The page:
At this point, Pottgeiter unexpectedly interjects himself.
’I was talking to him only yesterday, in the back room at the Library. You know,’ he went on apologetically, ‘my subject is Medieval History; I don’t pay much attention to what’s going on in the contemporary world, and I didn’t understand, really, what all this excitement was about. But he explained the whole thing to me, and did it in terms that I could grasp, drawing some excellent parallels with the Byzantine Empire and the Crusades. All about the revolt at Damascus, and the sack of Beirut, and the war between Jordan and Saudi Arabia, and how the Turkish army intervened, and the invasion of Pakistan.…’
This starts to turn Dacre against Chalmers, and Whitburn attack Pottgeiter: “
Another deadhead on the faculty that this Tenure Law keeps me from getting rid of. He’s as bad as Chalmers, himself.
The abuse of “gentle, learned, old” Pottgeiter angers Chalmers. Against the wishes of Weill, he agrees to submit to a psychiatric examination.
One is arranged for him the next day with a Doctor Hauserman. Weill isn’t pleased. Hauserman has the authority to commit Chalmers to an asylum, and Cutler might like that. Chalmers again asks Weill if he’s going to Reno. A trainload of explosives will blow up there and devastate the city like (another historical analogy) the Mount Blanc explosion devastated Halifax.
Weill, disgusted but professional, just tells Chalmers, before he leaves, not to volunteer anything with Hauserman.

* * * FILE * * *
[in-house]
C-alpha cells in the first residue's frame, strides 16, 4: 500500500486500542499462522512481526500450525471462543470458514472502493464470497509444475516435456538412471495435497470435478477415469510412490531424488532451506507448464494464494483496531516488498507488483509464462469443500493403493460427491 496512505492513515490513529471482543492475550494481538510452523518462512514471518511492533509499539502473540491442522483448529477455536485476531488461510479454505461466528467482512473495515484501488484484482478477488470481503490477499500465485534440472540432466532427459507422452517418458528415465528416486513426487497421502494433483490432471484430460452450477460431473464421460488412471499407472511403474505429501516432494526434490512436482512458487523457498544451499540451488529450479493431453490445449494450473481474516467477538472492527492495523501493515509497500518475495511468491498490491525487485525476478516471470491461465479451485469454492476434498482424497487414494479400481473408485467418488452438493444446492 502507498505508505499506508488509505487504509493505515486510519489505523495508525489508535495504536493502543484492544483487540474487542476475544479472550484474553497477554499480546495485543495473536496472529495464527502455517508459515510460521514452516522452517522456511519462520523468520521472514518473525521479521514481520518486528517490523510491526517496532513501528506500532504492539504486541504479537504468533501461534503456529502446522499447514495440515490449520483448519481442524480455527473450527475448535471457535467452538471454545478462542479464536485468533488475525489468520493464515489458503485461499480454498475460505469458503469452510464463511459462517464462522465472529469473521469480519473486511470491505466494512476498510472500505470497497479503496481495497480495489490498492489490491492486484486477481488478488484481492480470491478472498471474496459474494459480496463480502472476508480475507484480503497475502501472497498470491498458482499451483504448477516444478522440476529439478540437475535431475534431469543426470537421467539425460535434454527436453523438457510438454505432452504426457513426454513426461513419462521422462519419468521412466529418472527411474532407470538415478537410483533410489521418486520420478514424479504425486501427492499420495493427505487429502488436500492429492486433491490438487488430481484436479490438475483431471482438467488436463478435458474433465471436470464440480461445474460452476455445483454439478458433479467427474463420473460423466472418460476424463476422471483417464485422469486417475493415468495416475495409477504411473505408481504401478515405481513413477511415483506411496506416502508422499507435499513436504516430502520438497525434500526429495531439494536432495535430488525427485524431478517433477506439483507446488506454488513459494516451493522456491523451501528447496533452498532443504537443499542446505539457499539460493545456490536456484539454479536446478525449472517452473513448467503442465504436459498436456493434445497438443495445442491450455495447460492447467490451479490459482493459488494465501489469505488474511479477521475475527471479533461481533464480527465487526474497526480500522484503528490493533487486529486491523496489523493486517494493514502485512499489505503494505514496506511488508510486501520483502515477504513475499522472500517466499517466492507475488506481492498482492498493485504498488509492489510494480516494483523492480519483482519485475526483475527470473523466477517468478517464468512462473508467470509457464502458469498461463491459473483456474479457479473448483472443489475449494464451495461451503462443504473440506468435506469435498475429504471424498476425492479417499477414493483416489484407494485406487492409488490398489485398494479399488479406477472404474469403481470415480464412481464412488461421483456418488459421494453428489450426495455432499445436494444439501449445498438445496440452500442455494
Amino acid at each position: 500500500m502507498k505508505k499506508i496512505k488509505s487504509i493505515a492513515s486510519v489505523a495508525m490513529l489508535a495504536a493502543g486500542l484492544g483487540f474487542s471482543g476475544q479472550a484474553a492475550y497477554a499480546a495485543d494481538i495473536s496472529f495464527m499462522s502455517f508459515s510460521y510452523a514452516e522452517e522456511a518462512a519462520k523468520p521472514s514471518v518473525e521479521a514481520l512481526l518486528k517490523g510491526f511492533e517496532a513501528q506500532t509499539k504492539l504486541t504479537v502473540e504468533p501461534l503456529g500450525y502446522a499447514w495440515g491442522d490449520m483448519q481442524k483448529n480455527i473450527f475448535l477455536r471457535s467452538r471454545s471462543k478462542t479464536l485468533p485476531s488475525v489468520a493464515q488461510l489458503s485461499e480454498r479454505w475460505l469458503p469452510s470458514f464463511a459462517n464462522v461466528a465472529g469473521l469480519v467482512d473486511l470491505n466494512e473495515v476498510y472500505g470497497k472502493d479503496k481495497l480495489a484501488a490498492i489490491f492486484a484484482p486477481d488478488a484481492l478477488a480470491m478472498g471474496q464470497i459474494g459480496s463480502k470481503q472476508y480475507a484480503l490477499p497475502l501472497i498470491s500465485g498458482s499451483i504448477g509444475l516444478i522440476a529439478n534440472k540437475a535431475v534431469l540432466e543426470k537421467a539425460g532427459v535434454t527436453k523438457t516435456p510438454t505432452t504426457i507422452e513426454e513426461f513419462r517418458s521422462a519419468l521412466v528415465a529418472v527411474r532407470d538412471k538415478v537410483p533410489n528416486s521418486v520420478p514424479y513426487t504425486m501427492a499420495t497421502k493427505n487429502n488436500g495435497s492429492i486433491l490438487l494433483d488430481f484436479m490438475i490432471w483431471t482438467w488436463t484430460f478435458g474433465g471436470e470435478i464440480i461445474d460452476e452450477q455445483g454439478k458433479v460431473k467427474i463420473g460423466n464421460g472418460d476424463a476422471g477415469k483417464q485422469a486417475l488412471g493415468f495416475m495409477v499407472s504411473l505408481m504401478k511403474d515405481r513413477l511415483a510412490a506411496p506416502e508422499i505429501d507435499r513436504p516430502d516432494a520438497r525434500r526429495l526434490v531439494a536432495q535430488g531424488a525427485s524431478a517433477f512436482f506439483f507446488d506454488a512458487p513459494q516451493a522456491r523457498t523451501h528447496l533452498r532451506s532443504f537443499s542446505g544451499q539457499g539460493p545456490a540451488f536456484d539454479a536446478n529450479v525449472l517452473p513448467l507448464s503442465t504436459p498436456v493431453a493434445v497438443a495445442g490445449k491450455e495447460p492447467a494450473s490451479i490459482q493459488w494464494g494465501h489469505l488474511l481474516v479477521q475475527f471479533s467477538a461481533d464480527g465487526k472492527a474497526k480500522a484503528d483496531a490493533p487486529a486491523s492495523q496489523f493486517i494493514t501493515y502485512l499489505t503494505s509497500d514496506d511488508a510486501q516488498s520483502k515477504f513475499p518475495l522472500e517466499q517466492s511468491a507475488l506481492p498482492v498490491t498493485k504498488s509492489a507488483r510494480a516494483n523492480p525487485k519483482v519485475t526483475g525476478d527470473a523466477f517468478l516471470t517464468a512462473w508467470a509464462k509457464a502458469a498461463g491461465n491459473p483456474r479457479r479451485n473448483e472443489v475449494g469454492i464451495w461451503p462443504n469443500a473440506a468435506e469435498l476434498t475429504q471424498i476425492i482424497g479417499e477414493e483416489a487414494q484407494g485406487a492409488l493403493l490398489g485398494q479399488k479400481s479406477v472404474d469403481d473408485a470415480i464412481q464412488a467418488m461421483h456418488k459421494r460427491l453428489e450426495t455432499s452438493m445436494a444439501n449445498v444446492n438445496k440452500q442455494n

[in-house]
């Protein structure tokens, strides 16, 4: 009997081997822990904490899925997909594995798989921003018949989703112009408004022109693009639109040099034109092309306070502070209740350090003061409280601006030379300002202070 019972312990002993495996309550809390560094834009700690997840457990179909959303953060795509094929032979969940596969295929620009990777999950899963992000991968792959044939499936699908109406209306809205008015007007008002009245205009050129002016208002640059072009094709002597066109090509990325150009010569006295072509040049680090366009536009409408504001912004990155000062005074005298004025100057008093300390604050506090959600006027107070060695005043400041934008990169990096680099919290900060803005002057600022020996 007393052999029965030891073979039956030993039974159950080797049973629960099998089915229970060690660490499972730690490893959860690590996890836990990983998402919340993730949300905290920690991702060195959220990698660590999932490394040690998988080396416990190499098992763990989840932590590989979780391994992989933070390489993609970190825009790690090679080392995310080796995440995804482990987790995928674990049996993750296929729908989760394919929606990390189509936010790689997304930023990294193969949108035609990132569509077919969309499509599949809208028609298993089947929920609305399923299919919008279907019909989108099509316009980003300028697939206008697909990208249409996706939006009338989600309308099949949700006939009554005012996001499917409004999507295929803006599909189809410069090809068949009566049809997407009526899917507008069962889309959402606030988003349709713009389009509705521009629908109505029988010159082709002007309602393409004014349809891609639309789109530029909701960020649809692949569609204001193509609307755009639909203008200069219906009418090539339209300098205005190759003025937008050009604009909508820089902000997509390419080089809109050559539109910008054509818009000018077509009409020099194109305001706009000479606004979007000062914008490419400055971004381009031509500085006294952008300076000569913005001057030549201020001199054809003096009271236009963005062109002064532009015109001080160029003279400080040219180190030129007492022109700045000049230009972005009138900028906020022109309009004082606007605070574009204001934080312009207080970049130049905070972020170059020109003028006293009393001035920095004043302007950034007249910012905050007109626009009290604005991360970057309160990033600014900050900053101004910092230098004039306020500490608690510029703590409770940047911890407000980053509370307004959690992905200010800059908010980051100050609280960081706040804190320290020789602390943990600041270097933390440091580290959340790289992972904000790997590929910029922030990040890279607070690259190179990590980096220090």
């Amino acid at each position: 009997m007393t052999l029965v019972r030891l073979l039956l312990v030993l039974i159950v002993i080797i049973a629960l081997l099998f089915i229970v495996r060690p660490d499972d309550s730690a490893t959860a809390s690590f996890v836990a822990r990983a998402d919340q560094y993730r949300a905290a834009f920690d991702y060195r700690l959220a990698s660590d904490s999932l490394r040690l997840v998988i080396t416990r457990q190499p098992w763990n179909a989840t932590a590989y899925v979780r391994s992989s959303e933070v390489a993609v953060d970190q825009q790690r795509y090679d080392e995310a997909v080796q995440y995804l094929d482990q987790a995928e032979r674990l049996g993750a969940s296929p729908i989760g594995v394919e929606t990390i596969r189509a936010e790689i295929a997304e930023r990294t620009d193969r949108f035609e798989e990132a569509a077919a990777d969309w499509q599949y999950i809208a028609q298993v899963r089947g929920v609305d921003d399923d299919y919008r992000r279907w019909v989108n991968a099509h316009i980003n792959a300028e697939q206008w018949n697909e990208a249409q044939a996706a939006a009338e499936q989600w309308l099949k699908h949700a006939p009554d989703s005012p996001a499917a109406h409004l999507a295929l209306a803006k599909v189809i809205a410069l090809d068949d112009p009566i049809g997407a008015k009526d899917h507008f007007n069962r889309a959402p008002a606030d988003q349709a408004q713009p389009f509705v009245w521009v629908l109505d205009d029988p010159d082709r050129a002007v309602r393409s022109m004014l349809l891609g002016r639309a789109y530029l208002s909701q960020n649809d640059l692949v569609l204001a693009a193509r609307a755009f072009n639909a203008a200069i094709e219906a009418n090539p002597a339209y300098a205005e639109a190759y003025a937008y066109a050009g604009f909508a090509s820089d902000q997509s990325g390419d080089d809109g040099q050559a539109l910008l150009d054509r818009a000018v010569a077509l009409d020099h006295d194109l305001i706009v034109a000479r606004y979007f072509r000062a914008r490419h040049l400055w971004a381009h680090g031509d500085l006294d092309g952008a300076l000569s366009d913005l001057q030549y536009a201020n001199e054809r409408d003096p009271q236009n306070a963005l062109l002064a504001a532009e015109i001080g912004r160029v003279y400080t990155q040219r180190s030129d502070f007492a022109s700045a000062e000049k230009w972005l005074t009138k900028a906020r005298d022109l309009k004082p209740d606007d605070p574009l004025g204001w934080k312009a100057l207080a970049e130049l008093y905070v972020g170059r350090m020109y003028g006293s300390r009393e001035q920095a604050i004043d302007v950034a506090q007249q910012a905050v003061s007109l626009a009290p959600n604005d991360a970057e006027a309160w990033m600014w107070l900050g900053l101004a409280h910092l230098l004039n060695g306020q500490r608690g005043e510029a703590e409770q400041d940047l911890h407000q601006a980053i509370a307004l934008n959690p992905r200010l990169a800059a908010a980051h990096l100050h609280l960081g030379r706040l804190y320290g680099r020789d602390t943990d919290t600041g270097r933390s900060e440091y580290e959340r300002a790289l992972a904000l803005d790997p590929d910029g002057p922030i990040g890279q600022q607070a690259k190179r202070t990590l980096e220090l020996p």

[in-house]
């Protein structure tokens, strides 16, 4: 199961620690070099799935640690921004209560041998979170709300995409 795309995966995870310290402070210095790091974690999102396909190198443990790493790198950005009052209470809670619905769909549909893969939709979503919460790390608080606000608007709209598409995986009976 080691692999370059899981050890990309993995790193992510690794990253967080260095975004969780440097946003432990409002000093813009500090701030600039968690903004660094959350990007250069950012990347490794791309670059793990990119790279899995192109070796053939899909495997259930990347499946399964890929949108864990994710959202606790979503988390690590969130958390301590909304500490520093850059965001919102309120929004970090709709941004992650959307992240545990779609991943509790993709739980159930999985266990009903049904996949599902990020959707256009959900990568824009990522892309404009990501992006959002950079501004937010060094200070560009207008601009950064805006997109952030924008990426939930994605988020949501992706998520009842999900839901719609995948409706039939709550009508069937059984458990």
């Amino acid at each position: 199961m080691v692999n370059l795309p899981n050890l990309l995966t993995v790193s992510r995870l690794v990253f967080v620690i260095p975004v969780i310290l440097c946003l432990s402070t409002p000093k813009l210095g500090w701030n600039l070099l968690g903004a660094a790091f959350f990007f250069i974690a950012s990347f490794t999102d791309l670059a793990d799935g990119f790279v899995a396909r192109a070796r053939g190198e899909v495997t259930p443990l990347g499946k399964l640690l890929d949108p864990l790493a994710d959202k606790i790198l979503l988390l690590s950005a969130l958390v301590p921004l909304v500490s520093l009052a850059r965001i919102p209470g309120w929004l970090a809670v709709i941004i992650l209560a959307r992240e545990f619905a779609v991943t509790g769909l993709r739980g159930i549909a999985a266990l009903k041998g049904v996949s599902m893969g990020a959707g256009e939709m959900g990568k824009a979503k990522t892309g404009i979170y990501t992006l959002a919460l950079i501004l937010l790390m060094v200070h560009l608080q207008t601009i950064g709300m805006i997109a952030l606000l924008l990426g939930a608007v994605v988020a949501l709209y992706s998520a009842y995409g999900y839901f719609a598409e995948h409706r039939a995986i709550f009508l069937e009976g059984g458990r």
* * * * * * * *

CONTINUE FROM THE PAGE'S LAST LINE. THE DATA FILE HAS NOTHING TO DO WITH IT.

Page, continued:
(Spoilers and additional thoughts)
Even in the interview with Hauserman, Chalmers finds himself contemplating the details of near future events. Chalmers tells Hauserman
History follows certain patterns. I’m not a Toynbean, by any manner of means, but any historian can see that certain forces generally tend to produce similar effects.
Hauserman asks if he really thinks he has a “real knowledge of the future”. After talking to the Psionic and Parapsychology people, Chalmers does.
There would be an Eastern-inspired uprising in Azerbaijan by the middle of the next year; before autumn, the Indian Communists would make their fatal attempt to seize East Pakistan. The Thirty Days’ War would be the immediate result. By that time, the Lunar Base would be completed and ready; the enemy missiles would be aimed primarily at the rocketports from which it was supplied. Delivered without warning, it should have succeeded— except that every rocketport had its secret duplicate and triplicate. That was Operation Triple Cross; no wonder Major Cutler had been so startled at the words, last evening. The enemy would be utterly overwhelmed under the rain of missiles from across space, but until the moon-rockets began to fall, the United States would suffer grievously.
He also realizes Blanley College is an area that will be heavily nuked in less than a year. Hauserman talks about another “knife-edge”, that between sanity and non-sanity, and then he confesses:
I was so convinced that yours had passed over it that I brought with me a commitment form, made out all but my signature, for you.” He took it from his pocket and laid it on the desk. “The modern equivalent of the lettre-de-cachet, I suppose the author of a book on the French Revolution would call it. I was all ready to certify you as mentally unsound, and commit you to Northern State Mental Hospital.
Then Chalmers has a realization. The hospital is on the other side of the Alleghanies. It will escape the devastation of nuclear war.
He provokes Hauserman: